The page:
Options Masters does not only focus on the Weirdor, even though its quasi-mechanical approach is certainly attractive for beginner options traders. It is however quite interesting to look at other powerful structures such as Butterflies, which can also expand our horizons when it comes to finding the right adjustment in a particular market environment.
Butterfly Spreads are as such very popular strategies. They constitute the basis for the Bearish Butterfly as well as the broad family of “hedged butterflies” like the M3, Rhino, RTT & Kevlar etc., strategies for which OM can offer mentoring and / or alerts through Capital Discussions (the M3 course is available through SMB Options Tribe).
The Butterfly Spread may first appear to beginner options traders as more complicated or risky than directional vertical spreads or Condors that seem to cover a larger price range. A Butterfly indeed looks like a narrow Condor with similar Greeks (Delta, Vega and Theta) with however different risk ratios and a lower success rate without any adjustment (generally ~40-50%). That said, we shall demonstrate in our trading methods that the choice of adjustments supersedes any predetermined statistical outlook: Greek-based position management is key.
A standard “standard” Butterfly looks like the graph on the right, made of Puts or Call. It is common to use Puts in our recommended strategies, however the Iron Butterfly (IB) may also be considered in certain contexts.
It consists of selling a “straddle“, i.e. a ATM Put and a ATM Call, i.e. with maximum extrinsic value or time premium: A Butterfly is an excellent Theta trade. Being short straddle looks good but it is also quite risky, hence we add two legs (i.e. make it a vertical spread) to hedge the position and turn it into a IB. For a monthly “Iron Butterfly” (MIB), the cost of the hedge is roughly half the short premium (for instance ~40 point OTM on SPX or 25-35 Delta). The hedge (i.e. spread) is wider than with an Iron Condor (generally 20 point spreads) and the Theta captured ATM is greater. That said, controlling Delta can be a little more tricky but some easy adjustments are available. Note that for a weekly IB (WIB), the spreads are only 20 points wide on SPX or RUT. A WIB obviously entails more price risk (check Gamma) but it is somewhat more immune to Vega with a Vega/Theta ratio below 3.
Is there any difference between an Iron Butterfly and a regular one? Not really. However, most traders are familiar with spreads and condors so a Iron Butterfly’s adjustments will also be easier to understand.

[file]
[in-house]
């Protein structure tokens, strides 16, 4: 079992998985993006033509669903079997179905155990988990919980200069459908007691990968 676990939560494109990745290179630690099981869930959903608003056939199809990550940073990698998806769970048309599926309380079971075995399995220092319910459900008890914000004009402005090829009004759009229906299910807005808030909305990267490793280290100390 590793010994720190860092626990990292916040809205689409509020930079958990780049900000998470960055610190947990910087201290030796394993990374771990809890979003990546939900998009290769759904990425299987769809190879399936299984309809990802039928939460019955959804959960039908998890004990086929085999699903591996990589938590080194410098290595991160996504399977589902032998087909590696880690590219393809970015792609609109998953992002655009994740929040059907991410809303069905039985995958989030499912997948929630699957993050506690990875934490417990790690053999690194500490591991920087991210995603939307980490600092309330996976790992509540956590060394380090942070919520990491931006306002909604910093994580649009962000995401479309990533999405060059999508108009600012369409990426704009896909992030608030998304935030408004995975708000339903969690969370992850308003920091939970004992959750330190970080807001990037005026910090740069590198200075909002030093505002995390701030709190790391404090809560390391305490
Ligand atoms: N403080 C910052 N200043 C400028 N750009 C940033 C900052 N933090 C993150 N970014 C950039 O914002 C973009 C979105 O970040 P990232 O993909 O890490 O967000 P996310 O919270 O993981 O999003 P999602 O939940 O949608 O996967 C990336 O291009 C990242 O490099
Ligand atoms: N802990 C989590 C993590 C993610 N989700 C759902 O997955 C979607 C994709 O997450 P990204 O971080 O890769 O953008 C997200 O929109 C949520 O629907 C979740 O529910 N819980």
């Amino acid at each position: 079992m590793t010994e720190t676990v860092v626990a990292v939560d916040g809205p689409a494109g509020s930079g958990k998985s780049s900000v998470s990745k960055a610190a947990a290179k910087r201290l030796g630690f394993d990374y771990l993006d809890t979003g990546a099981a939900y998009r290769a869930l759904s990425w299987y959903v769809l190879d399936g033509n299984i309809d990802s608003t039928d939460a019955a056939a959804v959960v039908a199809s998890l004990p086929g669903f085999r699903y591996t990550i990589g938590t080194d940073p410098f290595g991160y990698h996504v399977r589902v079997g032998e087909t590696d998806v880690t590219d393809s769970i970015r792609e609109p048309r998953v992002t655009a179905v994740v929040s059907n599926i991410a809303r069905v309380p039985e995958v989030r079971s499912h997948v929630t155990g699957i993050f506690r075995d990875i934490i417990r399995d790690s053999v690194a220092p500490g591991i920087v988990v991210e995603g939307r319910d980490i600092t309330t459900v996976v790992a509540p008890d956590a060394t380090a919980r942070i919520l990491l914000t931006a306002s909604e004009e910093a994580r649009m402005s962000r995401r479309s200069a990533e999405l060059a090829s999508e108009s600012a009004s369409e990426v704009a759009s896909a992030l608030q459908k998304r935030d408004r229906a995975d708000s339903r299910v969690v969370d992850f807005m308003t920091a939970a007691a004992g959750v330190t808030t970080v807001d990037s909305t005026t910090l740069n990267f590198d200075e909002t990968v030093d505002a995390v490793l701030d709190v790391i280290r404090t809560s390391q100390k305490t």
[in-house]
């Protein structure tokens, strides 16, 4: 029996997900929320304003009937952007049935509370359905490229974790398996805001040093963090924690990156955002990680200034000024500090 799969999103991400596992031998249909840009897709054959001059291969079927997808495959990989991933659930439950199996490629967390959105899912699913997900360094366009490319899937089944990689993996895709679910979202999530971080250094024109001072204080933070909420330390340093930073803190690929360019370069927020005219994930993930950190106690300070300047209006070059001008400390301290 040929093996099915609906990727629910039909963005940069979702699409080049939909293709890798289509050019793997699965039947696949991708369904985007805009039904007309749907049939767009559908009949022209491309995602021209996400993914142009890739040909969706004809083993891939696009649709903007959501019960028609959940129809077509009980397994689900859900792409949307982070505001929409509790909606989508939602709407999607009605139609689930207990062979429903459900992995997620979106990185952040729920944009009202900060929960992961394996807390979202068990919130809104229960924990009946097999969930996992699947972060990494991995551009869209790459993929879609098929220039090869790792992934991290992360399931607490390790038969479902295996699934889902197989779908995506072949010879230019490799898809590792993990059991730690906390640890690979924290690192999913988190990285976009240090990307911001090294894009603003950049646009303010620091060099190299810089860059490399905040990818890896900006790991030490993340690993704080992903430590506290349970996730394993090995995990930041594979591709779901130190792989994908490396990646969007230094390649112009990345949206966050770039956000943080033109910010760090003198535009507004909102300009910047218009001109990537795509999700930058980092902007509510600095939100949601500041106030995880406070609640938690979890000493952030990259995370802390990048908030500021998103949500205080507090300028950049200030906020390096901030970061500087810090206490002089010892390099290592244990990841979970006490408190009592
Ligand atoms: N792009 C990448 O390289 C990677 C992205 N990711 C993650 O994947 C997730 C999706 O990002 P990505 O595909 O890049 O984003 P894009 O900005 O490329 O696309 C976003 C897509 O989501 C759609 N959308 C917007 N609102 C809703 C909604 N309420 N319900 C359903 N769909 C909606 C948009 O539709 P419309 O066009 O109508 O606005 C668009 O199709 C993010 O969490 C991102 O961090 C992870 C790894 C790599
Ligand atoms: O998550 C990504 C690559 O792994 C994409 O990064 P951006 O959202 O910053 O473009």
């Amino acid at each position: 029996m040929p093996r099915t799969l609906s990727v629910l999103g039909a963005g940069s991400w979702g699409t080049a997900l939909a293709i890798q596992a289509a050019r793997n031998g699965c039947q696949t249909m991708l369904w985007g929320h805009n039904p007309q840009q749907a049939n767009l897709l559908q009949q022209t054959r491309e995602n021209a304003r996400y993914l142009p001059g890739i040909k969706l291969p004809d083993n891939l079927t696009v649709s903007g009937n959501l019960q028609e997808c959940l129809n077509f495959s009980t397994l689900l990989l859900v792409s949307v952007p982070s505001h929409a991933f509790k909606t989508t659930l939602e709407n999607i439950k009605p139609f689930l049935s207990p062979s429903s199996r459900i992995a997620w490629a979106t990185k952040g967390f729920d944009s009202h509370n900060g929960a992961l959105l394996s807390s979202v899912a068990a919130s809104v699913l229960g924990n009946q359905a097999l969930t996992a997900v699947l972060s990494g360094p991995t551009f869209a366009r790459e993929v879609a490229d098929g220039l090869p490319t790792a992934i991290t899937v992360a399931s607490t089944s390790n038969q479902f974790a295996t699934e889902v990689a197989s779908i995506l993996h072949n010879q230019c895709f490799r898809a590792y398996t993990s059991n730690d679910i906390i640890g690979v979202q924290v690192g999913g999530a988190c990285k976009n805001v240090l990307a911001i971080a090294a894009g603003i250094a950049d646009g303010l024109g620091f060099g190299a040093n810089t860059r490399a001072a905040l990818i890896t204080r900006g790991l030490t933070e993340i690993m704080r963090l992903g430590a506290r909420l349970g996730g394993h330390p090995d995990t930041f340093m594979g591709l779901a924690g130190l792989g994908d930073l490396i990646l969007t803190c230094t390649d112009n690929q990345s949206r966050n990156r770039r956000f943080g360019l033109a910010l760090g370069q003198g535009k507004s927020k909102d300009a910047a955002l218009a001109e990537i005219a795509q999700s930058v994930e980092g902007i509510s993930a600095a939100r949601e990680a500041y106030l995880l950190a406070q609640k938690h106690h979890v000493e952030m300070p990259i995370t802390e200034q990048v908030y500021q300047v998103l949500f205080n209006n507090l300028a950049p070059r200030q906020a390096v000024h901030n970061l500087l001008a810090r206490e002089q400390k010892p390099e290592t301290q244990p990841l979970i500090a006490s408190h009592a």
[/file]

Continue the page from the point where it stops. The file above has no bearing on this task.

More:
Like any other strategy, there are many variants starting with the Broken Wing Butterfly (BWB) or a Displaced Butterfly that exhibit some directional component. Why would one want to tweak the standard construction ? Delta! A typical IB will often show some volatility skew between the Calls and the Puts hence end up with a marginal Delta. It is not necessarily actually that bad and the variants here can help control Delta to one’s discretion. Does one then lose on optimal profit ? Yes, possibly but any trader that aims for the peak is a fool. The target is always more realistic, considering it is already potentially a very rewarding trade as it is.
Keen lepidopterists (butterfly collectors) often want to study further with Bearish Butterflies, M3 and other variants from John Locke (lockeinyoursuccess.com) who is THE one expert in that field. OM also offers a specific add-on course on BB and M3 as they are great strategies, and probably the best way to master Greeks and options trading in general. M3 is probably the best Delta-neutral Gamma-neutral trade, i.e. very comfortable in virtually any market condition. It also provides a great diversification from Weirdors.
It is then possible to go further in depth with comparing various Hedged Butterfly strategies (Kevlar, Rhino) and learn more advanced techniques like the Rock (also from John Locke).
How to take it from here ?
Butterflies must be understood correctly to approach strategies like the BB or the M3. Options Masters offers coaching and alert services, as well as a refresher course to maximise your potential on those strategies. Please contact us for details
Other resources on the Web
YouTube introductory video from Dan Sheridan (no affiliation or recommendation)
This post is also available in: French